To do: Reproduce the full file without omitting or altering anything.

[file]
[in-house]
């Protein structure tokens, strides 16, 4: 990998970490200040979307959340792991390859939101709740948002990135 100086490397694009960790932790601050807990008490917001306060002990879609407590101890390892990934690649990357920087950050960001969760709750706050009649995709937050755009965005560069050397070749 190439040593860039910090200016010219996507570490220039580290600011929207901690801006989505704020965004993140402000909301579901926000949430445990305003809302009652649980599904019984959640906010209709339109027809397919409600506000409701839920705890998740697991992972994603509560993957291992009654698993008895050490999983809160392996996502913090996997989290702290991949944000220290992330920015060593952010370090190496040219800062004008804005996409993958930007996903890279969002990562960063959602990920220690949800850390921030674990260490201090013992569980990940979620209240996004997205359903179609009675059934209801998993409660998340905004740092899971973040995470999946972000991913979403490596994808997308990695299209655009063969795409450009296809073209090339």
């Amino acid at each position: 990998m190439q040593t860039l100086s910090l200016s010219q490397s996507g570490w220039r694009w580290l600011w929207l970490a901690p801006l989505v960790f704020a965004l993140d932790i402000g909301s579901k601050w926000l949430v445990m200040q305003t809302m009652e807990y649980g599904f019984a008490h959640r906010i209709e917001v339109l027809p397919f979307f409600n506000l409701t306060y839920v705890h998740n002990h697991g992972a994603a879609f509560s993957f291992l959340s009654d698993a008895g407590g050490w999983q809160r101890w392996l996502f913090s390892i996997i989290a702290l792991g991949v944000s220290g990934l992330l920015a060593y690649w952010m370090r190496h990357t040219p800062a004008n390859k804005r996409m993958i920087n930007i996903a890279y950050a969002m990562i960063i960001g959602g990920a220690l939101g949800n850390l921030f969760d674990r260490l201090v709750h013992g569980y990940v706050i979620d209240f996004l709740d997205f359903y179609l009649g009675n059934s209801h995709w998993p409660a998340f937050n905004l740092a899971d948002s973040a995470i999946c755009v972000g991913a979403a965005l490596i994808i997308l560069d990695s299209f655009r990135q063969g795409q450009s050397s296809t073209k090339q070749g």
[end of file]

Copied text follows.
[in-house]
């Protein structure tokens, strides 16, 4: 990998970490200040979307959340792991390859939101709740948002990135 100086490397694009960790932790601050807990008490917001306060002990879609407590101890390892990934690649990357920087950050960001969760709750706050009649995709937050755009965005560069050397070749 190439040593860039910090200016010219996507570490220039580290600011929207901690801006989505704020965004993140402000909301579901926000949430445990305003809302009652649980599904019984959640906010209709339109027809397919409600506000409701839920705890998740697991992972994603509560993957291992009654698993008895050490999983809160392996996502913090996997989290702290991949944000220290992330920015060593952010370090190496040219800062004008804005996409993958930007996903890279969002990562960063959602990920220690949800850390921030674990260490201090013992569980990940979620209240996004997205359903179609009675059934209801998993409660998340905004740092899971973040995470999946972000991913979403490596994808997308990695299209655009063969795409450009296809073209090339």
């Amino acid at each position: 990998m190439q040593t860039l100086s910090l200016s010219q490397s996507g570490w220039r694009w580290l600011w929207l970490a901690p801006l989505v960790f704020a965004l993140d932790i402000g909301s579901k601050w926000l949430v445990m200040q305003t809302m009652e807990y649980g599904f019984a008490h959640r906010i209709e917001v339109l027809p397919f979307f409600n506000l409701t306060y839920v705890h998740n002990h697991g992972a994603a879609f509560s993957f291992l959340s009654d698993a008895g407590g050490w999983q809160r101890w392996l996502f913090s390892i996997i989290a702290l792991g991949v944000s220290g990934l992330l920015a060593y690649w952010m370090r190496h990357t040219p800062a004008n390859k804005r996409m993958i920087n930007i996903a890279y950050a969002m990562i960063i960001g959602g990920a220690l939101g949800n850390l921030f969760d674990r260490l201090v709750h013992g569980y990940v706050i979620d209240f996004l709740d997205f359903y179609l009649g009675n059934s209801h995709w998993p409660a998340f937050n905004l740092a899971d948002s973040a995470i999946c755009v972000g991913a979403a965005l490596i994808i997308l560069d990695s299209f655009r990135q063969g795409q450009s050397s296809t073209k090339q070749g």